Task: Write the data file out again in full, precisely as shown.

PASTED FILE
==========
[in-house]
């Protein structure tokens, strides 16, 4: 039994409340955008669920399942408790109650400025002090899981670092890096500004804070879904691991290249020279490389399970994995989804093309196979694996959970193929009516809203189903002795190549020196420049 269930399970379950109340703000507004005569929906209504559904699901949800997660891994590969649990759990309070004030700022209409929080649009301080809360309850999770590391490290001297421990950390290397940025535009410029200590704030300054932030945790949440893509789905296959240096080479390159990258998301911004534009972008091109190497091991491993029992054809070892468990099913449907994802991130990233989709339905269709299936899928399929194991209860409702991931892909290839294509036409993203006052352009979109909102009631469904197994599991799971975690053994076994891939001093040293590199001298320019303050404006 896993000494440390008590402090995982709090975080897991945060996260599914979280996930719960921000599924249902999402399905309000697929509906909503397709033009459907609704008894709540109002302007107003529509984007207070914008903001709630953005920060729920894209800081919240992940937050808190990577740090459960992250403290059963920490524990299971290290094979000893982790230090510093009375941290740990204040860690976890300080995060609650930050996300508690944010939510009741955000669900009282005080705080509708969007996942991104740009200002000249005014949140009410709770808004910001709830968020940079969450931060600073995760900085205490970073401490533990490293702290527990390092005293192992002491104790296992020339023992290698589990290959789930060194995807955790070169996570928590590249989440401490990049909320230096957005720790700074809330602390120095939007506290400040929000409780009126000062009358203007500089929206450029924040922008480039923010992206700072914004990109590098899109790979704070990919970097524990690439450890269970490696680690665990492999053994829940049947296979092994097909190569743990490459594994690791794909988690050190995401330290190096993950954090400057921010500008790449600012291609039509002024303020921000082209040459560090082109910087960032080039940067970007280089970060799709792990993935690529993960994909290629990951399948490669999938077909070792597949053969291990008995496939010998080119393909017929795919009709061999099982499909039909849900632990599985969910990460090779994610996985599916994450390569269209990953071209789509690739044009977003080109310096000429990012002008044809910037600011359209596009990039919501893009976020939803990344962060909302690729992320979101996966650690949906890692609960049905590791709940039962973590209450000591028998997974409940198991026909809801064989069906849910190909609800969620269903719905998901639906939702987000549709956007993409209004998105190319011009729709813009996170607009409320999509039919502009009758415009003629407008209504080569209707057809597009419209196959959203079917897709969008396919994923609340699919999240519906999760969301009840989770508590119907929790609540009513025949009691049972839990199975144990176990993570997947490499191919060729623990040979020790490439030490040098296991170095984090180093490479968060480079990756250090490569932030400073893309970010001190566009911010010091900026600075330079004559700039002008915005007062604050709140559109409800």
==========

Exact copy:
[in-house]
């Protein structure tokens, strides 16, 4: 039994409340955008669920399942408790109650400025002090899981670092890096500004804070879904691991290249020279490389399970994995989804093309196979694996959970193929009516809203189903002795190549020196420049 269930399970379950109340703000507004005569929906209504559904699901949800997660891994590969649990759990309070004030700022209409929080649009301080809360309850999770590391490290001297421990950390290397940025535009410029200590704030300054932030945790949440893509789905296959240096080479390159990258998301911004534009972008091109190497091991491993029992054809070892468990099913449907994802991130990233989709339905269709299936899928399929194991209860409702991931892909290839294509036409993203006052352009979109909102009631469904197994599991799971975690053994076994891939001093040293590199001298320019303050404006 896993000494440390008590402090995982709090975080897991945060996260599914979280996930719960921000599924249902999402399905309000697929509906909503397709033009459907609704008894709540109002302007107003529509984007207070914008903001709630953005920060729920894209800081919240992940937050808190990577740090459960992250403290059963920490524990299971290290094979000893982790230090510093009375941290740990204040860690976890300080995060609650930050996300508690944010939510009741955000669900009282005080705080509708969007996942991104740009200002000249005014949140009410709770808004910001709830968020940079969450931060600073995760900085205490970073401490533990490293702290527990390092005293192992002491104790296992020339023992290698589990290959789930060194995807955790070169996570928590590249989440401490990049909320230096957005720790700074809330602390120095939007506290400040929000409780009126000062009358203007500089929206450029924040922008480039923010992206700072914004990109590098899109790979704070990919970097524990690439450890269970490696680690665990492999053994829940049947296979092994097909190569743990490459594994690791794909988690050190995401330290190096993950954090400057921010500008790449600012291609039509002024303020921000082209040459560090082109910087960032080039940067970007280089970060799709792990993935690529993960994909290629990951399948490669999938077909070792597949053969291990008995496939010998080119393909017929795919009709061999099982499909039909849900632990599985969910990460090779994610996985599916994450390569269209990953071209789509690739044009977003080109310096000429990012002008044809910037600011359209596009990039919501893009976020939803990344962060909302690729992320979101996966650690949906890692609960049905590791709940039962973590209450000591028998997974409940198991026909809801064989069906849910190909609800969620269903719905998901639906939702987000549709956007993409209004998105190319011009729709813009996170607009409320999509039919502009009758415009003629407008209504080569209707057809597009419209196959959203079917897709969008396919994923609340699919999240519906999760969301009840989770508590119907929790609540009513025949009691049972839990199975144990176990993570997947490499191919060729623990040979020790490439030490040098296991170095984090180093490479968060480079990756250090490569932030400073893309970010001190566009911010010091900026600075330079004559700039002008915005007062604050709140559109409800």